Why climate change is everyone’s business.

Updated: Sep 23, 2020

Let’s clear one thing up: no one can achieve perfectly zero waste and it goes beyond physical waste. It is shipping waste, waste that the stores and retailers make, energy waste on extracting new materials, and so forth.



The reality is, we are facing the effects of climate change now. Climate change is already affecting our day-to-day and we are getting closer and closer to irreversible, closer than you might think. Most people think we have until 2050, but in reality, most scientists predict anywhere from 11-18 years is all we have left before it becomes irreversible. I’ll leave some sources linked below. Turns out, you will be alive to see the worst of climate change.



Here’s a short list of things we are already experiencing due to climate change:

  • 6th mass extinction of animals

  • Coral bleaching that probably can’t be undone

  • Ice caps melting and rising sea levels

  • Global pandemics, though not caused by climate change, at least this time, is worse because of warmer average temperatures

  • More fires

  • And much more



I’m not making this video to give you climate anxiety, I just want more people to care. Chances are, if you’re watching this, you care, a lot. But, we need to get this message across to those who don’t! I encourage you to share this video, other videos, and talk to people about this.


But, you might be thinking, “I am just one person, I can’t stop climate change.” Sure, you can’t halt it, but we individuals have a huge voice. Think about how businesses operate: supply and demand. If we stop their demand, they stop. If we all quit buying plastic bottles of coke and demand change, they’ll change. If we all quit eating beef, they’ll quit raising beef. If we quit supporting wasteful practices, unethical practices, and greenwashing, companies WILL change!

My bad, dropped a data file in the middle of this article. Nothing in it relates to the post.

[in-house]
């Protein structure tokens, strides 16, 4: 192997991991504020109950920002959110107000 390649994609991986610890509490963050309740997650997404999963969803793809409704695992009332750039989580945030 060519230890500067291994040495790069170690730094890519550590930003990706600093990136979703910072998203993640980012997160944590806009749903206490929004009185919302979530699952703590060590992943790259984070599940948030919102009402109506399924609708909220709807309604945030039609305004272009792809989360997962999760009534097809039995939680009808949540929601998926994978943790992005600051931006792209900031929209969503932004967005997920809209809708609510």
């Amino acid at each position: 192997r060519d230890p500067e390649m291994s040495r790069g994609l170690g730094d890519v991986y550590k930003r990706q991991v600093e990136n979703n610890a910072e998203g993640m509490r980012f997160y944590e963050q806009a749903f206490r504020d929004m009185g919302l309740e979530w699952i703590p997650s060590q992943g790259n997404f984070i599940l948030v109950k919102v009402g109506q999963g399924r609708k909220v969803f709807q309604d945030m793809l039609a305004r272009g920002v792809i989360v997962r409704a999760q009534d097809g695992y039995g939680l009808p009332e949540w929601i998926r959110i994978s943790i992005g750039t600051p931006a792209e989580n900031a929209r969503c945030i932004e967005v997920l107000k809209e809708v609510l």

Honestly, as much as I believe that by me not using a plastic water bottle every day DOES help the pollution crisis, it really doesn’t matter in the grand scheme of things. That is why I try to inspire others to do the same AND educate others as well. That is why we need to write to our companies, write our governments, and band together to make real, significant change.


I guess, what I am trying to get at with this message is one of my favorite quotes: we don’t need a handful of people doing zero waste perfectly, we need everyone doing it imperfectly. That is why I started my channel to provide easy, free, and accessible ways that everyone can implement to try to live more sustainably. We don’t need “zero-wasters,” we need to get back to consuming less. We need to start caring about big companies and governments not caring about our health or the health of the planet. ALL OF US!



It’s not affecting wealthy nations. It’s not affecting inland communities. That is why these demographics as a whole don’t care. Companies don’t care because they might lose money. It is not affecting us yet, at least, not to the extent that it is affecting minority communities and coastal communities throughout the rest of the world. In fact, right now, 1/3 of Bangladesh is underwater. They contribute less than 1% to climate change, but their nation is suffering TODAY. Not in 10 years, not in 50 years. TODAY. It might not be affecting YOU today, but someone somewhere in the world is facing the consequences of our collective action RIGHT NOW.


That is what bothers me.


We collectively in Western societies and wealthy nations are either unaware and uneducated or we are just blatantly ignorant of these issues on purpose. We need to start caring about one another and not just ourselves.



The point: you don’t have to be perfect. I am still learning every day. I still produce waste. I still use oil. We have to survive. But, don’t use more than you need. Educate yourselves on these issues. Vote. Sign petitions. Educate others. Donate. Boycott wasteful companies and wasteful practices. FIGHT FOR CHANGE.


At the beginning of the pandemic when the whole world went into lockdown, we saw how the world can recover when given a chance. The world quit driving, the world quit flying, and the world was silent. But, the air cleared up, the water cleared up, and animals returned, and there was hope for the end of climate change.